In the grand scheme of problems faced by homeowners, leaky faucets probably don't even make the top ten. While an annoying leak from your kitchen sink can be frustrating, it doesn't have much on burst pipes, failed furnaces, or other potentially catastrophic (and costly) disasters. Still, trivial problems can sometimes be the ones that cause the most pain, and living with a leaky faucet is no fun. Thankfully, you may not have to start thinking about the cost of replacement just because of a small leak. Failing faucets are not necessarily on their last legs, and repair is often possible.
Why Do They Leak?
They might look simple on the surface, but the faucets scattered around your home integrate several internal components. The handles that control the flow of water are the user interface for one or more valves contained within the unit. When you twist the handle, a valve opens or closes to allow hot or cold water through. If you have a single-handle faucet, then the decorative outside of the unit most likely conceals a ball valve that blends hot and cold water to provide the desired temperature.
Valves of this type can fail for several reasons, and most of them are relatively straightforward to fix. Leaks underneath your sink or behind the faucet may be the result of failed gaskets, which can wear out over time or from extensive exposure to high mineral content water. Springs beneath the faucet seat compress the seals against the faucet, ultimately providing a watertight fit. These springs can corrode and wear out, as well, leading to similar failures.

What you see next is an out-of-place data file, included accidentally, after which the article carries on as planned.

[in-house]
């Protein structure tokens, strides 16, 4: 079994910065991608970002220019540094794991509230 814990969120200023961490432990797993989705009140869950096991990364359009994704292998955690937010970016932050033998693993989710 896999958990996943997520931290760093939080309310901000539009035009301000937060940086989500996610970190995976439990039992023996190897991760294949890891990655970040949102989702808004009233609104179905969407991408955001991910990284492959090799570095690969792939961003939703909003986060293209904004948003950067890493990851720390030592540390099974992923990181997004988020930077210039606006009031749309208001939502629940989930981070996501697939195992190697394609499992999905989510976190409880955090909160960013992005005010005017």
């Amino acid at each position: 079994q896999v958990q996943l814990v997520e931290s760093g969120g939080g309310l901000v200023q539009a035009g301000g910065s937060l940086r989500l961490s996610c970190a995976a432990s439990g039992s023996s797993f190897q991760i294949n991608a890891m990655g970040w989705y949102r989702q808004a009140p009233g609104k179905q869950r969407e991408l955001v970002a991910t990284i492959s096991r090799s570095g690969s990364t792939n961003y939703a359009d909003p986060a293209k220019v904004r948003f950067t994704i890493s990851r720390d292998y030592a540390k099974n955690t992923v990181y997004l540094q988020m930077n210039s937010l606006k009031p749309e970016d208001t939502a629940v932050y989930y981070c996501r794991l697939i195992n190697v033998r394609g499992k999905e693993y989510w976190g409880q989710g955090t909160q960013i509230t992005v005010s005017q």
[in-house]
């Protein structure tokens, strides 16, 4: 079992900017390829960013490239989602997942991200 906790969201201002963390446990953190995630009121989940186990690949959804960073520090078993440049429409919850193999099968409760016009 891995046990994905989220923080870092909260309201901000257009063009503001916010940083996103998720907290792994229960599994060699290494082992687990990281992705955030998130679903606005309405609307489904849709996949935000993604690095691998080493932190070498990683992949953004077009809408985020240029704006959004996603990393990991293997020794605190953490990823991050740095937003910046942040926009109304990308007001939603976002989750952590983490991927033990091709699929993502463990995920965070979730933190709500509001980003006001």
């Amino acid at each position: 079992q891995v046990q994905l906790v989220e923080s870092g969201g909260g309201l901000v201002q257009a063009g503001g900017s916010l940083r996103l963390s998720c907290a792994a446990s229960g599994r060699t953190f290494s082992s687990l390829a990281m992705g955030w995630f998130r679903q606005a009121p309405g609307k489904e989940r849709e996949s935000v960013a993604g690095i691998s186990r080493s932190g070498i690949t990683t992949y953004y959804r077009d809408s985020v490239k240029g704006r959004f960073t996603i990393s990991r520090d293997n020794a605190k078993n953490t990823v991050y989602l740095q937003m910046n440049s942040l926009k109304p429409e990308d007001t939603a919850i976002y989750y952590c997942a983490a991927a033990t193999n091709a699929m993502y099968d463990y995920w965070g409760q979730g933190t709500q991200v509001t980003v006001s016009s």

Determining If Your Faucet Is Toast
Believe it or not, replacing an entire faucet is rarely necessary. If a faucet in your home is leaking, then a quick inspection can provide you with a solid idea of its overall condition. Look carefully around the base of the faucet and the spout. Is the outer portion of the faucet corroding away or covered in prominent mineral deposits? If not, then the problem is likely to be internal and repairable. Since the majority of a faucet's function parts are replaceable, repairs are typically possible on even very old faucets.
Stopping the Leak
Most handy do-it-yourselfers can tackle a faucet repair. If you want to give it a shot, then you'll need to determine your faucet's model so that you can purchase a repair kit or individual parts. Most kits include replacement springs and seals since these are the most common points of failure. Individual components are cheap, so it's often a good idea to buy a whole kit rather than repeatedly running to the store for additional parts. If you feel that tearing down a faucet is beyond your ability, most plumbers can complete the faucet repair for you.